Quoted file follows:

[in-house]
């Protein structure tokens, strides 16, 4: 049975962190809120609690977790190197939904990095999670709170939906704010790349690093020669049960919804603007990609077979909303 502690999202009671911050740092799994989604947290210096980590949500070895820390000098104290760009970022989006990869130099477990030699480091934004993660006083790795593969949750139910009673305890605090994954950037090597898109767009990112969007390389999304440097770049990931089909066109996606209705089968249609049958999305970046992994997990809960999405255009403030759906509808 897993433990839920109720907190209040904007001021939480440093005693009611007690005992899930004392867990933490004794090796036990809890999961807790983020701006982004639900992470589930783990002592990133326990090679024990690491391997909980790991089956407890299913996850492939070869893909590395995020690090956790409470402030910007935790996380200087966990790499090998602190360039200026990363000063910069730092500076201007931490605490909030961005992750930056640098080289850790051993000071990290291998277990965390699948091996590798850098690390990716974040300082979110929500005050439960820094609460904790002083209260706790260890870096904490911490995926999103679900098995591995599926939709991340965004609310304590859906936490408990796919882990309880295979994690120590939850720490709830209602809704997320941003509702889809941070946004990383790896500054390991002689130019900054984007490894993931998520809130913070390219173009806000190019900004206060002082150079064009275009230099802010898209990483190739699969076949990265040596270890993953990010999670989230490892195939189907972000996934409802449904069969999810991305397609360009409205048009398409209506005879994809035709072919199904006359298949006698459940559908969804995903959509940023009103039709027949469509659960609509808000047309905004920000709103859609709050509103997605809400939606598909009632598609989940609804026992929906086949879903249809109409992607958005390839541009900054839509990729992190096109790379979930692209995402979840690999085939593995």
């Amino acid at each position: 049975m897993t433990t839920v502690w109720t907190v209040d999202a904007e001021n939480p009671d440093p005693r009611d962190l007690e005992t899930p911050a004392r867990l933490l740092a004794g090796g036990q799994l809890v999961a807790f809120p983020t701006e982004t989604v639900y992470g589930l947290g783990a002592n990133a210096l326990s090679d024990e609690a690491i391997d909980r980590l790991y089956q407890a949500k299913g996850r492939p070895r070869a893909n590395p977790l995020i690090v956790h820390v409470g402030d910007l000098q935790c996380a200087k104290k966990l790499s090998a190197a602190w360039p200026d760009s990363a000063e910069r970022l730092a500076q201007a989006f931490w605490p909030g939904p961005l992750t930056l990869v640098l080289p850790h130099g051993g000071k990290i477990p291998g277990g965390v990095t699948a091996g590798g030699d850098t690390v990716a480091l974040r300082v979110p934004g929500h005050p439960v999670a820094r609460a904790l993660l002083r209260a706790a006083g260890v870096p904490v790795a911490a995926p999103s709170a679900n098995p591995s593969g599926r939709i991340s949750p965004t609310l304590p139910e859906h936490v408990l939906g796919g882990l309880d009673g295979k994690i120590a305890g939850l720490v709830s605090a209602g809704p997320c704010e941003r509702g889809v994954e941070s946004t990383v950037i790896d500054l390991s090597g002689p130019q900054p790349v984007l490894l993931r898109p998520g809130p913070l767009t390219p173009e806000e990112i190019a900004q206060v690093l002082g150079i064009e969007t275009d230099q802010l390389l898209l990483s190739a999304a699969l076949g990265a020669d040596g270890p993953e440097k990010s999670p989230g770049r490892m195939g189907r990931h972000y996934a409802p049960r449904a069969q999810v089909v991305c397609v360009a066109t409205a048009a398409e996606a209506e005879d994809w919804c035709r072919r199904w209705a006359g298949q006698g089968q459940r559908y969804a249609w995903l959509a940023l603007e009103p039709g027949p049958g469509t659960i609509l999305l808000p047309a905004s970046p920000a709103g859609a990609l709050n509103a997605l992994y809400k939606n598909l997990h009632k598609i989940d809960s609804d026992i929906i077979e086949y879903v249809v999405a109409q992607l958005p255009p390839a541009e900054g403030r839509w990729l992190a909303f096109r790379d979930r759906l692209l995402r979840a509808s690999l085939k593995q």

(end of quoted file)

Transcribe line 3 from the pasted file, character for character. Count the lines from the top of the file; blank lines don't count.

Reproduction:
């Amino acid at each position: 049975m897993t433990t839920v502690w109720t907190v209040d999202a904007e001021n939480p009671d440093p005693r009611d962190l007690e005992t899930p911050a004392r867990l933490l740092a004794g090796g036990q799994l809890v999961a807790f809120p983020t701006e982004t989604v639900y992470g589930l947290g783990a002592n990133a210096l326990s090679d024990e609690a690491i391997d909980r980590l790991y089956q407890a949500k299913g996850r492939p070895r070869a893909n590395p977790l995020i690090v956790h820390v409470g402030d910007l000098q935790c996380a200087k104290k966990l790499s090998a190197a602190w360039p200026d760009s990363a000063e910069r970022l730092a500076q201007a989006f931490w605490p909030g939904p961005l992750t930056l990869v640098l080289p850790h130099g051993g000071k990290i477990p291998g277990g965390v990095t699948a091996g590798g030699d850098t690390v990716a480091l974040r300082v979110p934004g929500h005050p439960v999670a820094r609460a904790l993660l002083r209260a706790a006083g260890v870096p904490v790795a911490a995926p999103s709170a679900n098995p591995s593969g599926r939709i991340s949750p965004t609310l304590p139910e859906h936490v408990l939906g796919g882990l309880d009673g295979k994690i120590a305890g939850l720490v709830s605090a209602g809704p997320c704010e941003r509702g889809v994954e941070s946004t990383v950037i790896d500054l390991s090597g002689p130019q900054p790349v984007l490894l993931r898109p998520g809130p913070l767009t390219p173009e806000e990112i190019a900004q206060v690093l002082g150079i064009e969007t275009d230099q802010l390389l898209l990483s190739a999304a699969l076949g990265a020669d040596g270890p993953e440097k990010s999670p989230g770049r490892m195939g189907r990931h972000y996934a409802p049960r449904a069969q999810v089909v991305c397609v360009a066109t409205a048009a398409e996606a209506e005879d994809w919804c035709r072919r199904w209705a006359g298949q006698g089968q459940r559908y969804a249609w995903l959509a940023l603007e009103p039709g027949p049958g469509t659960i609509l999305l808000p047309a905004s970046p920000a709103g859609a990609l709050n509103a997605l992994y809400k939606n598909l997990h009632k598609i989940d809960s609804d026992i929906i077979e086949y879903v249809v999405a109409q992607l958005p255009p390839a541009e900054g403030r839509w990729l992190a909303f096109r790379d979930r759906l692209l995402r979840a509808s690999l085939k593995q």